Thursday, 29 December 2011

Early days

We know now how a child can be affected in the womb by the
emotional state of the mother.  My mother knew she could never return to her home
country.  She wrote to my father, who replied asking her not tell anybody, as it
would ruin his career!  Was I affected by all the stress my mother must have gone
through at this time?  My mother told me I was a happy baby, always laughing and

        My earliest memories are of light:  of sunlight on tall white buildings;  of light
glinting on the sea, winking and beckoning to me;  of white breakers rolling onto
the shore.  There was a feeling of spaciousness:  wide streets, squares, many trees,
and always the sea as my mother wheeled me in my pram along the Promenade des
Anglais.  I have always revelled in sunlight, and still do.

       I remember lying in bed with my mother.  Early morning sunlight fills the
room.  We are playing a game with pistachio nuts.  We crack open the nuts, and the
first one to find a double nut cries ‘Pistache’.  I win the game, of course, and my
mother buys me a tiny, celluloid doll from the Prisunic.  We are staying in a small

       A little later on we moved to a “pension”, a boarding house, in the suburbs of
Nice.  The house was large and ivy covered, with green shutters on the windows.
Our room was on the ground floor;  it had large French windows through which I
could walk right out into the garden.  Every morning the shaggy old sheepdog,
Toto, would scratch at the door.  I would run and let him in, open the French
windows and he would race out onto the lawn, where the elderly English ladies
took their afternoon tea.  One of these ladies, a Miss Crawford, was always very
kind to me.  I must have been about two years old.

       The “pension” was owned by an Englishwoman.  Her husband was in a mental
asylum and she had a lover, a White Russian colonel called Dimitri.  After the
Russian Revolution in 1917 many refugees fled to France.  The intelligentsia went
to Paris and others found their way down to Nice.  Some were obscure and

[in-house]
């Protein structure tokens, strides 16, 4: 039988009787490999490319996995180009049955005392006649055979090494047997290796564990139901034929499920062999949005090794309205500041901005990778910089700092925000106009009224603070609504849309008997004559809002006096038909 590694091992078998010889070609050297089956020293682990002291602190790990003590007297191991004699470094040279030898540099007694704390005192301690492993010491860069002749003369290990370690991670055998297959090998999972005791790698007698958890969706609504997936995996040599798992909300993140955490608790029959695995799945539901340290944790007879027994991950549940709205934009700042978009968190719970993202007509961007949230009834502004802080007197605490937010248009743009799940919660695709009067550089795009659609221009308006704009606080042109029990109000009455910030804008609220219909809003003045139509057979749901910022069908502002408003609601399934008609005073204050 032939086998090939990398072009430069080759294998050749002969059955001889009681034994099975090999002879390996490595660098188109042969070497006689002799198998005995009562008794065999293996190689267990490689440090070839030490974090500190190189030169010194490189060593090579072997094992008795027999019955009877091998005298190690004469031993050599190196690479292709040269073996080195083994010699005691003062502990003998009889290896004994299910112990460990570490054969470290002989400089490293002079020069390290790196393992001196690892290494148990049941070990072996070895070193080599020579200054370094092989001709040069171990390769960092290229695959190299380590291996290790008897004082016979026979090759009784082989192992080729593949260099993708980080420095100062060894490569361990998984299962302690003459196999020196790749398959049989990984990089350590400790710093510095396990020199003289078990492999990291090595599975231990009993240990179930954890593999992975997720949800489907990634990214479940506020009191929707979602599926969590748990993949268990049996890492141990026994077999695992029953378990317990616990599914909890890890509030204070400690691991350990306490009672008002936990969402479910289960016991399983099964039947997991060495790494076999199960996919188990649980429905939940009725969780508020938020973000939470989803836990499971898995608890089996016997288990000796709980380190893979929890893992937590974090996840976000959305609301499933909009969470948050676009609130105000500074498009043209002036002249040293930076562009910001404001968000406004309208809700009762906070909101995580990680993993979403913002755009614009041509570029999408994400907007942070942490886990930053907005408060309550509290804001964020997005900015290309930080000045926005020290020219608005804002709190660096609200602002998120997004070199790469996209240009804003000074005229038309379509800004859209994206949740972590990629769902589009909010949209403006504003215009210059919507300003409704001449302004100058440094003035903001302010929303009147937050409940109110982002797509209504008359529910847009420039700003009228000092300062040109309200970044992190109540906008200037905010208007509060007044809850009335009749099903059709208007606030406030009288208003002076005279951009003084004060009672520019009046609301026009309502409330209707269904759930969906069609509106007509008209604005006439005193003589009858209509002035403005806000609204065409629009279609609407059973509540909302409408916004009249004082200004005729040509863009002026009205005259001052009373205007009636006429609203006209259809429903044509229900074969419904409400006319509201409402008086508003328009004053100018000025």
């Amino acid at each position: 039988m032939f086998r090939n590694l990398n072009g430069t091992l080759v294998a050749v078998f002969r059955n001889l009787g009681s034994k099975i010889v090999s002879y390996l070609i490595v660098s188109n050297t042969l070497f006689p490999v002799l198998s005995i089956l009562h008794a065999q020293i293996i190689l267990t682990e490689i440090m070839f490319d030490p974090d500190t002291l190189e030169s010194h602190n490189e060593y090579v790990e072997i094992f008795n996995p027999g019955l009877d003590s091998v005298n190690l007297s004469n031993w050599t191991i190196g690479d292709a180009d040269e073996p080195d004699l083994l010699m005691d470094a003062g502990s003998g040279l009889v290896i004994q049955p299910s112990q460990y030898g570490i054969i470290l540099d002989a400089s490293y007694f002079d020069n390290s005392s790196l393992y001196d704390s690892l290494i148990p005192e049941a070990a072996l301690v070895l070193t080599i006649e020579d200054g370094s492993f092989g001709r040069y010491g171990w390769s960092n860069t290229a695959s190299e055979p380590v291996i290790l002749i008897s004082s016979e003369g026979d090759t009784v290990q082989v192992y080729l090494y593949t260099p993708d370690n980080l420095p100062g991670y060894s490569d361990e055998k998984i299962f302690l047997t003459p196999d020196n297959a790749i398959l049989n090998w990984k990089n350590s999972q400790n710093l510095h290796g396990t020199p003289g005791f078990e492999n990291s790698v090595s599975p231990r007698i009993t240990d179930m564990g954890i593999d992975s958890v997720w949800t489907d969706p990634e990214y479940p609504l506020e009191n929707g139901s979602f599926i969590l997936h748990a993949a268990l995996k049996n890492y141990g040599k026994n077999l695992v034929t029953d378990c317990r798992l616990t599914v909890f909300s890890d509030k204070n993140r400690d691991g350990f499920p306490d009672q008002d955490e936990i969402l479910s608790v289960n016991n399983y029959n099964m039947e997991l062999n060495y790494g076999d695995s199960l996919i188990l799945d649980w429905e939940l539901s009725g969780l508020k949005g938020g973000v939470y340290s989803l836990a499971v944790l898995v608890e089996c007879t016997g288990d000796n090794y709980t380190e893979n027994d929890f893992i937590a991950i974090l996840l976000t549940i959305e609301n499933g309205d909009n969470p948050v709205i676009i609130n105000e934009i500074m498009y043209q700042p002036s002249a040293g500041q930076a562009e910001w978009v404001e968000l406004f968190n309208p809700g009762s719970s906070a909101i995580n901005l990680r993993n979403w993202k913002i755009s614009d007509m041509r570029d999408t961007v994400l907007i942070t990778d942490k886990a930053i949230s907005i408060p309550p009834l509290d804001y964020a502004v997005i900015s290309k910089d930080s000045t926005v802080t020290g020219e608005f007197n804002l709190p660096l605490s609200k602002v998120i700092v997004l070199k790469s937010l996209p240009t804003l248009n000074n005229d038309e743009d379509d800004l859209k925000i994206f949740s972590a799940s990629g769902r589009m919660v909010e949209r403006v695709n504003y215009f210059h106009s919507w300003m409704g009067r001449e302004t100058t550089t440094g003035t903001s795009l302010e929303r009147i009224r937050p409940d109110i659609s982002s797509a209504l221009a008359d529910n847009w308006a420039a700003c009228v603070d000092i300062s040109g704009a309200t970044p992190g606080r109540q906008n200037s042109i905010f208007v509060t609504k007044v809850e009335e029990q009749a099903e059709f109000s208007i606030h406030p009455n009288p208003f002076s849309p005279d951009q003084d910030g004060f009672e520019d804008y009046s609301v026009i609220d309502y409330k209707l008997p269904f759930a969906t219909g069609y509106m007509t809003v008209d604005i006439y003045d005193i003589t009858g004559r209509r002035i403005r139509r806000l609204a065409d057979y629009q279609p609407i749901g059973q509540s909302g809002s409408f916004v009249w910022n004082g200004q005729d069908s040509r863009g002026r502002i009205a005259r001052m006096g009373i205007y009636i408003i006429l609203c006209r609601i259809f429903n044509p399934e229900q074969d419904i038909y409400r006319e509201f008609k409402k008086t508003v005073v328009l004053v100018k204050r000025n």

penniless, some belonged to the nobility who could no longer live in Russia under
the Communist regime.  They all had to make a living, and many of them found jobs as
waiters and taxi drivers.

       Harriet Welch, our landlady, welcomed the Russian émigrés to the house.
She was a plump woman, warm and friendly.  They would visit the house and
congregate in her back room, where they would sit and chat, drink tea and play
cards.  Many of them were without their families, and so I was spoilt and petted by

       Two of them gave a party for me in their flat on the 6th December, which is
celebrated in Russia as the feast of St Nicolas.  I remember the Christmas tree,
sparkling with baubles and little candles on the branches.  There was a big star on
the top, and presents underneath, small boxes of candies and other delights.

       My mother had made me a pretty smocked dress and curled my hair
with little rags.  I was the only child there.  The men pulled me up onto their shoulders
and the women bent down to kiss me.  I could smell their perfume, sweet and musky.
I received a beautiful china doll.  She had dark, curly hair and china blue eyes with dark
lashes which opened and shut, but she had no clothes.

       By the end of the evening I was fast asleep and my mother carried me home.

       One morning I saw one of the Russians I liked best sitting on the stairs in the
'pension':  he was a big man with thick, black hair and a walrus moustache. He
was sobbing, and tears were running down his face.  I snuggled up to him.  I felt his
moustache tickling my face.  I started crying with him in sympathy.

       My mother gently led me away.  “He’s had bad news from home.”

       I have one more memory from the 'pension'.  There was an old Greek lady
living on the top floor.  She was blind and one of my little jobs was to take her to
the lavatory.  In these days of 'health and safety' this may seem unlikely, but
remember we are in France, and living with a number of eccentric people.
Unfortunately, I would then run off and leave her there, and my mother
would scold me.   Some time later she told me that this old lady had a direct
connection to the poet Byron, her uncle having been the doctor in whose arms
Byron had died.

       Dimitri, Harriet’s lover, had a very erect bearing and he had a habit of clicking
his heels on almost every occasion.  One evening - intent on visiting her - he opened
Miss Crawford’s door by mistake.  He had nothing on.  Miss Crawford, on seeing
him started to scream.  Clicking his heels smartly, he bowed his way out backwards.
She left the following day.

       We also moved shortly afterwards.  One of my mother’s acquaintances had told her
about a very cheap ‘pension’, run by Catholic nuns, in a tiny fishing village in
northern Brittany, St Jacut-de-la-Mer.  I was about 3 years old at the time.  I
remember little of the move.  It was to be the first of many.


  1. Daphne this is really fascinating stuff. Are you hoping to publish this as a book????

  2. Thanks for the feedback, Gillian. Yes, that is my intention eventually, if I can complete it.